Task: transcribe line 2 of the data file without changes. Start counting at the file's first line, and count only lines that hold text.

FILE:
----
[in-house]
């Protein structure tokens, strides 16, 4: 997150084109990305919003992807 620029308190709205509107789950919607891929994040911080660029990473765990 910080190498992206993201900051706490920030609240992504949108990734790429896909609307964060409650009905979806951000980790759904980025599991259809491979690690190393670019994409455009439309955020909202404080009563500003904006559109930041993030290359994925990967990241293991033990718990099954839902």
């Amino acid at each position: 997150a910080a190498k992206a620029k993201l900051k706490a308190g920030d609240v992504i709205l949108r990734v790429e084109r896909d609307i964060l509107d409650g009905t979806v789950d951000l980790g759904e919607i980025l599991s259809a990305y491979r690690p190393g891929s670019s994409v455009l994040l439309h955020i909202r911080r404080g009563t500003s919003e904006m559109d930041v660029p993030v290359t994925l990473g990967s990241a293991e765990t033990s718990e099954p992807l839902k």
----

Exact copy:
């Protein structure tokens, strides 16, 4: 997150084109990305919003992807 620029308190709205509107789950919607891929994040911080660029990473765990 910080190498992206993201900051706490920030609240992504949108990734790429896909609307964060409650009905979806951000980790759904980025599991259809491979690690190393670019994409455009439309955020909202404080009563500003904006559109930041993030290359994925990967990241293991033990718990099954839902």